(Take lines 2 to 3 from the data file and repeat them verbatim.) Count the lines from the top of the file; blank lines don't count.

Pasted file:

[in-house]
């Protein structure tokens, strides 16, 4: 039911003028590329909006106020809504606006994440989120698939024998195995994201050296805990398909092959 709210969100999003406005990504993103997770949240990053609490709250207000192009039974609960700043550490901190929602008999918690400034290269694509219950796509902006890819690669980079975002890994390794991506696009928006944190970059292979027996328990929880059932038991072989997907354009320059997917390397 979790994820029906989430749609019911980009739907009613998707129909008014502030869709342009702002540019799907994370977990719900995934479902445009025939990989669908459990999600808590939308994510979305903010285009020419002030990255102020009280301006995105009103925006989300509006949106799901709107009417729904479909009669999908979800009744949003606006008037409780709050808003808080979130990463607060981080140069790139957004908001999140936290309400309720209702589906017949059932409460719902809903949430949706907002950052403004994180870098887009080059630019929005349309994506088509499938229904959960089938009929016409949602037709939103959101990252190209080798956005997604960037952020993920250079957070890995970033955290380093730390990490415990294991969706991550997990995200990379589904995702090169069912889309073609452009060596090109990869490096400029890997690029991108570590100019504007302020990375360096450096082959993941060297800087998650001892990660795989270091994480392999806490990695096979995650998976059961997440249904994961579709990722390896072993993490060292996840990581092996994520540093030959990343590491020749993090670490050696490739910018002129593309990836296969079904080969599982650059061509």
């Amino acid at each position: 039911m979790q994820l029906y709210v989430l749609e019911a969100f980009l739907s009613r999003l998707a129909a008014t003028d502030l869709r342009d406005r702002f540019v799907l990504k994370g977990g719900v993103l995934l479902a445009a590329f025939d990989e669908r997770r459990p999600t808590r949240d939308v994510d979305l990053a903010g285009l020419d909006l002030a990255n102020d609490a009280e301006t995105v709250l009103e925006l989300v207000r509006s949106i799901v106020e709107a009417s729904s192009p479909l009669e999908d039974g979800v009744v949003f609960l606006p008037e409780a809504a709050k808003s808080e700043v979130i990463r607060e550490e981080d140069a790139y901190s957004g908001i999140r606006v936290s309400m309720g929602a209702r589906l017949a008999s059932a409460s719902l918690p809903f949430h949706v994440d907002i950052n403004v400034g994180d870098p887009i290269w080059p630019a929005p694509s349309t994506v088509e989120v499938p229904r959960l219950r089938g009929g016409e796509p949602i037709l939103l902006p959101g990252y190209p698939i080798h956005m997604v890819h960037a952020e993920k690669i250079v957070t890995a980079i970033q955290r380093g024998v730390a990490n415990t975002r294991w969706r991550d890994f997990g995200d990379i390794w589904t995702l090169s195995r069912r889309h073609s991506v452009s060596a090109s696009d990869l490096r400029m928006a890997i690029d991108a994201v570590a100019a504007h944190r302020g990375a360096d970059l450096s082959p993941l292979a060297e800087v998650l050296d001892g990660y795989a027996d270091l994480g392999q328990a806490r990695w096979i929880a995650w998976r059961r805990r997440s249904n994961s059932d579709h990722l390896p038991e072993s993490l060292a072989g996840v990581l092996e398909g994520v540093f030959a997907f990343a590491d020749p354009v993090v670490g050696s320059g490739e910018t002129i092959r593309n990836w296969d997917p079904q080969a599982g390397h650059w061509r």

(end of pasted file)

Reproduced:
């Protein structure tokens, strides 16, 4: 039911003028590329909006106020809504606006994440989120698939024998195995994201050296805990398909092959 709210969100999003406005990504993103997770949240990053609490709250207000192009039974609960700043550490901190929602008999918690400034290269694509219950796509902006890819690669980079975002890994390794991506696009928006944190970059292979027996328990929880059932038991072989997907354009320059997917390397 979790994820029906989430749609019911980009739907009613998707129909008014502030869709342009702002540019799907994370977990719900995934479902445009025939990989669908459990999600808590939308994510979305903010285009020419002030990255102020009280301006995105009103925006989300509006949106799901709107009417729904479909009669999908979800009744949003606006008037409780709050808003808080979130990463607060981080140069790139957004908001999140936290309400309720209702589906017949059932409460719902809903949430949706907002950052403004994180870098887009080059630019929005349309994506088509499938229904959960089938009929016409949602037709939103959101990252190209080798956005997604960037952020993920250079957070890995970033955290380093730390990490415990294991969706991550997990995200990379589904995702090169069912889309073609452009060596090109990869490096400029890997690029991108570590100019504007302020990375360096450096082959993941060297800087998650001892990660795989270091994480392999806490990695096979995650998976059961997440249904994961579709990722390896072993993490060292996840990581092996994520540093030959990343590491020749993090670490050696490739910018002129593309990836296969079904080969599982650059061509």
């Amino acid at each position: 039911m979790q994820l029906y709210v989430l749609e019911a969100f980009l739907s009613r999003l998707a129909a008014t003028d502030l869709r342009d406005r702002f540019v799907l990504k994370g977990g719900v993103l995934l479902a445009a590329f025939d990989e669908r997770r459990p999600t808590r949240d939308v994510d979305l990053a903010g285009l020419d909006l002030a990255n102020d609490a009280e301006t995105v709250l009103e925006l989300v207000r509006s949106i799901v106020e709107a009417s729904s192009p479909l009669e999908d039974g979800v009744v949003f609960l606006p008037e409780a809504a709050k808003s808080e700043v979130i990463r607060e550490e981080d140069a790139y901190s957004g908001i999140r606006v936290s309400m309720g929602a209702r589906l017949a008999s059932a409460s719902l918690p809903f949430h949706v994440d907002i950052n403004v400034g994180d870098p887009i290269w080059p630019a929005p694509s349309t994506v088509e989120v499938p229904r959960l219950r089938g009929g016409e796509p949602i037709l939103l902006p959101g990252y190209p698939i080798h956005m997604v890819h960037a952020e993920k690669i250079v957070t890995a980079i970033q955290r380093g024998v730390a990490n415990t975002r294991w969706r991550d890994f997990g995200d990379i390794w589904t995702l090169s195995r069912r889309h073609s991506v452009s060596a090109s696009d990869l490096r400029m928006a890997i690029d991108a994201v570590a100019a504007h944190r302020g990375a360096d970059l450096s082959p993941l292979a060297e800087v998650l050296d001892g990660y795989a027996d270091l994480g392999q328990a806490r990695w096979i929880a995650w998976r059961r805990r997440s249904n994961s059932d579709h990722l390896p038991e072993s993490l060292a072989g996840v990581l092996e398909g994520v540093f030959a997907f990343a590491d020749p354009v993090v670490g050696s320059g490739e910018t002129i092959r593309n990836w296969d997917p079904q080969a599982g390397h650059w061509r």